User Experience designers have been relying on design heuristics to quickly evaluate their designs for usability bugs. While it is undeniable that other methods of usability evaluation have evolved to be more robust and accurate, heuristic evaluation puts forward some of the high-level bugs at the early stages of design. For years, UX designers have been using Nielsen’s heuristics to evaluate information systems, however, with the increase in variety of platforms, the traditional heuristics have not been able to evaluate designs accurately. Traditional heuristics though cover sufficient guidelines that encompass human experience with an information system, they are often limited to web, desktop or control panel based interfaces. Emerging platforms such as mobile, ambient technologies, virtual/augmented reality, wearable technology and other natural interfaces require some dedicated guidelines that specifically target the critical aspects of these platforms. Attempts have been made to design dedicated heuristics for mobile platforms such as NN Group’s Mobile Usability Guidelines. Likewise, dedicated heuristics have been designed by Korhonen and Koivisto (2006), to evaluate mobile games in particular. This clearly suggests that UX designers are required to formulate special heuristics tailored to the platform they are designing on.
However, it is important to understand what makes a good heuristic set. A heuristic set becomes useful if it is able to identify more usability bugs (and of course more relevant and accurate bugs). However, what does it take a UX team to generate these heuristics? The answer lies in this 2003 CHI publication on “Heuristic Evaluation of Ambient Displays”. In this paper, they have demonstrated a simple yet a very effective way of generating as well as validating design heuristics for ambient displays.
This post is my attempt at generalising their findings, so that UX designers are able to generate heuristics for their respective platforms. To begin with, you should invite interaction designers and product engineers of the platform (e.g. VR Headset, Wearable Band etc) and discuss the core features or utilities associated with the platform. Then identify the primary goals of the platform and check which of the existing Nielsen’s heuristics are able to evaluate them. Then formulate a rough guideline for the remaining of the platform goals. As a result, you will have modified set of heuristics, which essentially comprise of core Nielsen heuristics as well as additional heuristics tailored to your platform.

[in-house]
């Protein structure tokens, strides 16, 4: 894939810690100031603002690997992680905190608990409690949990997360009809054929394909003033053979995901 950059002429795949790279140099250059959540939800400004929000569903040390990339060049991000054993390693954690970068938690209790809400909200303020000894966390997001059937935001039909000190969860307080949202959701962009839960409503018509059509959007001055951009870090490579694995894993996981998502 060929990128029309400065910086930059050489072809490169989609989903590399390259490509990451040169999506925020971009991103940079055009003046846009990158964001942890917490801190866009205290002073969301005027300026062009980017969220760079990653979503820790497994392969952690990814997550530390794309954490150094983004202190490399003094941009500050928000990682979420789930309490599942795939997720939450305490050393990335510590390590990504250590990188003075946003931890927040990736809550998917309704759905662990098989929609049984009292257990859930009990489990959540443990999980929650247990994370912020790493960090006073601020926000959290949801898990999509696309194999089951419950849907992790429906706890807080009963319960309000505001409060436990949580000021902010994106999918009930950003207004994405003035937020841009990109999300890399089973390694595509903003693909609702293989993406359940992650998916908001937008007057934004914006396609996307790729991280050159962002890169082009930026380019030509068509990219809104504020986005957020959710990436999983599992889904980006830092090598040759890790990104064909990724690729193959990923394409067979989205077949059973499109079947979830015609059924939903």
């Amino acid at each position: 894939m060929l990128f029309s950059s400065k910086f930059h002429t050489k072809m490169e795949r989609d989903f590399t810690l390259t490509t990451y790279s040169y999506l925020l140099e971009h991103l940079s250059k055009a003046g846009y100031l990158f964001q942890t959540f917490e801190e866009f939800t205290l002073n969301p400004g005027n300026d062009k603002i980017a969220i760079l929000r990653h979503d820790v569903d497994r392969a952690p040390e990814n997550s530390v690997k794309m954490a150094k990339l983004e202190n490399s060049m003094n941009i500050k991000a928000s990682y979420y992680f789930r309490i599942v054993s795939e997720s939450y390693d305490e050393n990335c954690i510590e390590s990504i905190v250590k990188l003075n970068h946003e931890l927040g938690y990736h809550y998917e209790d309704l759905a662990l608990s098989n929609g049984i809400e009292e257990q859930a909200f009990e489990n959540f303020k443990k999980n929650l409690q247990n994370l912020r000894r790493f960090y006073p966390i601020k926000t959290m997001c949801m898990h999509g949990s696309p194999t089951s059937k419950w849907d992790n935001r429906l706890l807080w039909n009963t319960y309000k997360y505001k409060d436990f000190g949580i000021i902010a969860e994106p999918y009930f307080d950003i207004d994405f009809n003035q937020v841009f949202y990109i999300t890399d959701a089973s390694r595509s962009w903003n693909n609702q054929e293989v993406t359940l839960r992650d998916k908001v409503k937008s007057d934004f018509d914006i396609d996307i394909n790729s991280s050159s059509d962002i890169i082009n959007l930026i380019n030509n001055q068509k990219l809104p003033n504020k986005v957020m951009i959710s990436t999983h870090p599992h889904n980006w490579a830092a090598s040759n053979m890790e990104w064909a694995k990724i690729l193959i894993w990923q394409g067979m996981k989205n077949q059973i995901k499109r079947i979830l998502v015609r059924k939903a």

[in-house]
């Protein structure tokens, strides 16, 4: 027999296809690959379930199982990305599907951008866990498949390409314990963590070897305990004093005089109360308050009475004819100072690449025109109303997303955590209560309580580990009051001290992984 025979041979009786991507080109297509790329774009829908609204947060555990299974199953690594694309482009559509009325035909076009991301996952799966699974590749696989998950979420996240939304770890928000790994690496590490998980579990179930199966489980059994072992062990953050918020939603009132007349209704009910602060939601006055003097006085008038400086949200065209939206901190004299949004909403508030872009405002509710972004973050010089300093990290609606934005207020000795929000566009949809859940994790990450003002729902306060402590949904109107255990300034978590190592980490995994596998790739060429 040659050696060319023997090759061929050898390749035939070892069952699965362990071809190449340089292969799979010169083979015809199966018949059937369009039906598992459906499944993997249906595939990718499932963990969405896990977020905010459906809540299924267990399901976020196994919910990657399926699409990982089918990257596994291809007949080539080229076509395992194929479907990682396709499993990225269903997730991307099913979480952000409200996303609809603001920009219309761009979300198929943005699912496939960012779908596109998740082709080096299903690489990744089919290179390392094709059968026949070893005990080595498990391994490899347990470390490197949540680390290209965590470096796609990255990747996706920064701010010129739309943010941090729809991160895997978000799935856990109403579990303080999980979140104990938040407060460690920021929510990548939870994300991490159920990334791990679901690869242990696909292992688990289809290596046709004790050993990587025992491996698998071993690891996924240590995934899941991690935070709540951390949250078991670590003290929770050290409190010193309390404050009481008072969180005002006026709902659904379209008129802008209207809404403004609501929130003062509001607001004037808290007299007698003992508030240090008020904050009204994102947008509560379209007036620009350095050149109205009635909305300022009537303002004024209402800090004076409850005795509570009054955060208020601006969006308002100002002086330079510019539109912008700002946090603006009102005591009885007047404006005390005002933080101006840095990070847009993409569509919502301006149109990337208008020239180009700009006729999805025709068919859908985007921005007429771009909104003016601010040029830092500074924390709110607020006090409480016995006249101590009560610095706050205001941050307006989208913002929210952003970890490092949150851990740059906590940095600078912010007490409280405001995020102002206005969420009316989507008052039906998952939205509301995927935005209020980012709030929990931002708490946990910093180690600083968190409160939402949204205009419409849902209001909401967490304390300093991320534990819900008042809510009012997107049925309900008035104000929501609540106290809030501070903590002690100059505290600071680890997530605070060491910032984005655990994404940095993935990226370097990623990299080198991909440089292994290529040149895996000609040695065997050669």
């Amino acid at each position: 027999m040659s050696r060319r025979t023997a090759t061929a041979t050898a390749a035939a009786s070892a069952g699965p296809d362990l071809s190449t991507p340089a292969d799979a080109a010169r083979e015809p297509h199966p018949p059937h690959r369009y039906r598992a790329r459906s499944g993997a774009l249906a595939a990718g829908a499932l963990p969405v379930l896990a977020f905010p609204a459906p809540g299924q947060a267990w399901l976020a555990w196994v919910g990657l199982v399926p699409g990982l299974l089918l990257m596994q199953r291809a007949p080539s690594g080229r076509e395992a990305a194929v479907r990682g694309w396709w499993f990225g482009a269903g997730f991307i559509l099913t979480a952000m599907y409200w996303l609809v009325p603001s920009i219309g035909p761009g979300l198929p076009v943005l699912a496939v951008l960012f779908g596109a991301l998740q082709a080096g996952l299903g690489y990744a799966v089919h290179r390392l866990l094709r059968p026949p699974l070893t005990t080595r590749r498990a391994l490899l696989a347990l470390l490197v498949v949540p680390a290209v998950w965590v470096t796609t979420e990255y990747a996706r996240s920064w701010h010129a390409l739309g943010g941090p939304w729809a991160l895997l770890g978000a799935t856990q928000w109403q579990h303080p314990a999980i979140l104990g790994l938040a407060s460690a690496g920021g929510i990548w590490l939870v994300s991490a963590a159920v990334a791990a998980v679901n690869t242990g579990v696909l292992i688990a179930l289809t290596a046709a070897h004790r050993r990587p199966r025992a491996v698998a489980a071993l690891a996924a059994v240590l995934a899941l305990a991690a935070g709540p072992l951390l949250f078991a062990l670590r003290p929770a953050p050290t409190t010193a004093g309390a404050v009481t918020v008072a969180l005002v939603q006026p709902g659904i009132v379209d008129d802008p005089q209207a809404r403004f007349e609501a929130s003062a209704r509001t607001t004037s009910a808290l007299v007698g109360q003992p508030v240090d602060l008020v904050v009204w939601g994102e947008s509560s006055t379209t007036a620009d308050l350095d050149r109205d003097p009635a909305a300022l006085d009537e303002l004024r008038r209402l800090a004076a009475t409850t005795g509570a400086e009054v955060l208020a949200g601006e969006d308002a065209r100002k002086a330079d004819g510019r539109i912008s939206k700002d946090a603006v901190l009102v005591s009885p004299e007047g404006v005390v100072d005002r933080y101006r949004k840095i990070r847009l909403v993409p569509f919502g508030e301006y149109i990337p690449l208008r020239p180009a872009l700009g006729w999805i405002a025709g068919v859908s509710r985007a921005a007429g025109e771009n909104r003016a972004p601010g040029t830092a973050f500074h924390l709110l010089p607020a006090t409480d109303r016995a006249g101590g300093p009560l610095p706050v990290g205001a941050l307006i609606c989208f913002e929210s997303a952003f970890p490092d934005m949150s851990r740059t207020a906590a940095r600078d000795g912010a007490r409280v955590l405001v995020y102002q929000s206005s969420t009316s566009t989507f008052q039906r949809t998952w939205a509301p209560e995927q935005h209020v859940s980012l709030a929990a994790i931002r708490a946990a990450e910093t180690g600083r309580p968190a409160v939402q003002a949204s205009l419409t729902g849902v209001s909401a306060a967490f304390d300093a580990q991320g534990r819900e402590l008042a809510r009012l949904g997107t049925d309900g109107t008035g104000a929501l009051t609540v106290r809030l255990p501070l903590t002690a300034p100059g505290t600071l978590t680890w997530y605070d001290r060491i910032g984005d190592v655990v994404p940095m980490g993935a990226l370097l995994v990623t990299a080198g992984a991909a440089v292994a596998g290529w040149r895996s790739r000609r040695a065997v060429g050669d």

Now since you have an additional set of guidelines, it is time to validate them. For this purpose, you can again invite usability experts (especially the ones who have some experience in heuristic evaluation). It is preferable if you have at least 4–6 experts, so that you can divide them into two groups. One group will be asked to evaluate the platform using existing Nielsen heuristics and the other group will be asked to evaluate them using the modified heuristics. If the modified heuristics are able to churn out more usability bugs, then we can reasonably conclude that modified heuristics can be used to evaluate the emerging platform at hand.
With increase in the variety of platforms in current technologies, it is essential to have improved and dedicated heuristics that can evaluate our solutions more accurately. If you found this post useful or have anything to add, do comment or simply leave a note. 🙂